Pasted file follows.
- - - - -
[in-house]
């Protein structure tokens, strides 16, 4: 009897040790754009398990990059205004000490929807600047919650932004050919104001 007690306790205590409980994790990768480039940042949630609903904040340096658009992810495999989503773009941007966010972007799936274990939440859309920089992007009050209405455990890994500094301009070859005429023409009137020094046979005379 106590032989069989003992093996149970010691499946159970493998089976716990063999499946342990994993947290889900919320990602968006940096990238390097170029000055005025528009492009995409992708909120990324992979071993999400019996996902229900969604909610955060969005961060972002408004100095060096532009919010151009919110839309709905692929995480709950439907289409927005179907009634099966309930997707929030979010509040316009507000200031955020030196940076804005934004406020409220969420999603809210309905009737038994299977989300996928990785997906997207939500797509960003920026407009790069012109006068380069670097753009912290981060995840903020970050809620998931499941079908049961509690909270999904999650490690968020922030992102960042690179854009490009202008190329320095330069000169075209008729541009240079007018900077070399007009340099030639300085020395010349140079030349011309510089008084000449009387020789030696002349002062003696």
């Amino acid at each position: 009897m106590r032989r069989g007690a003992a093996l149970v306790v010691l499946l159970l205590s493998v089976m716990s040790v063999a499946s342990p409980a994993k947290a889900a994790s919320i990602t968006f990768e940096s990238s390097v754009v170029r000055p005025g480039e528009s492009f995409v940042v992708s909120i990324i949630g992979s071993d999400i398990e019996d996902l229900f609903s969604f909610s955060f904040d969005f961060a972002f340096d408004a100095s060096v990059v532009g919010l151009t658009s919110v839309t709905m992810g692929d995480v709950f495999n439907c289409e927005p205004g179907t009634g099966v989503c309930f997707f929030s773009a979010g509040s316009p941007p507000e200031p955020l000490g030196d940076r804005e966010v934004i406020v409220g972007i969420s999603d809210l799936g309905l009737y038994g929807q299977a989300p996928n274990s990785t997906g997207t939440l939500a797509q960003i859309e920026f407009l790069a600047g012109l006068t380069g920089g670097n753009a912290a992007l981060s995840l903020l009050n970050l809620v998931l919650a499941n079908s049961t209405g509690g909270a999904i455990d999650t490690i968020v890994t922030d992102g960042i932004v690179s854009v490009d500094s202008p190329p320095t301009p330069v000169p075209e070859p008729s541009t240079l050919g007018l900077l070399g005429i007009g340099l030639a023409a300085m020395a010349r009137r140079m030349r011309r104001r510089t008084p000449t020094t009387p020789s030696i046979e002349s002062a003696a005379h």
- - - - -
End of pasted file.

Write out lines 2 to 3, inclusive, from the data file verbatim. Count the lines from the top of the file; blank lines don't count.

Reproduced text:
């Protein structure tokens, strides 16, 4: 009897040790754009398990990059205004000490929807600047919650932004050919104001 007690306790205590409980994790990768480039940042949630609903904040340096658009992810495999989503773009941007966010972007799936274990939440859309920089992007009050209405455990890994500094301009070859005429023409009137020094046979005379 106590032989069989003992093996149970010691499946159970493998089976716990063999499946342990994993947290889900919320990602968006940096990238390097170029000055005025528009492009995409992708909120990324992979071993999400019996996902229900969604909610955060969005961060972002408004100095060096532009919010151009919110839309709905692929995480709950439907289409927005179907009634099966309930997707929030979010509040316009507000200031955020030196940076804005934004406020409220969420999603809210309905009737038994299977989300996928990785997906997207939500797509960003920026407009790069012109006068380069670097753009912290981060995840903020970050809620998931499941079908049961509690909270999904999650490690968020922030992102960042690179854009490009202008190329320095330069000169075209008729541009240079007018900077070399007009340099030639300085020395010349140079030349011309510089008084000449009387020789030696002349002062003696």
């Amino acid at each position: 009897m106590r032989r069989g007690a003992a093996l149970v306790v010691l499946l159970l205590s493998v089976m716990s040790v063999a499946s342990p409980a994993k947290a889900a994790s919320i990602t968006f990768e940096s990238s390097v754009v170029r000055p005025g480039e528009s492009f995409v940042v992708s909120i990324i949630g992979s071993d999400i398990e019996d996902l229900f609903s969604f909610s955060f904040d969005f961060a972002f340096d408004a100095s060096v990059v532009g919010l151009t658009s919110v839309t709905m992810g692929d995480v709950f495999n439907c289409e927005p205004g179907t009634g099966v989503c309930f997707f929030s773009a979010g509040s316009p941007p507000e200031p955020l000490g030196d940076r804005e966010v934004i406020v409220g972007i969420s999603d809210l799936g309905l009737y038994g929807q299977a989300p996928n274990s990785t997906g997207t939440l939500a797509q960003i859309e920026f407009l790069a600047g012109l006068t380069g920089g670097n753009a912290a992007l981060s995840l903020l009050n970050l809620v998931l919650a499941n079908s049961t209405g509690g909270a999904i455990d999650t490690i968020v890994t922030d992102g960042i932004v690179s854009v490009d500094s202008p190329p320095t301009p330069v000169p075209e070859p008729s541009t240079l050919g007018l900077l070399g005429i007009g340099l030639a023409a300085m020395a010349r009137r140079m030349r011309r104001r510089t008084p000449t020094t009387p020789s030696i046979e002349s002062a003696a005379h």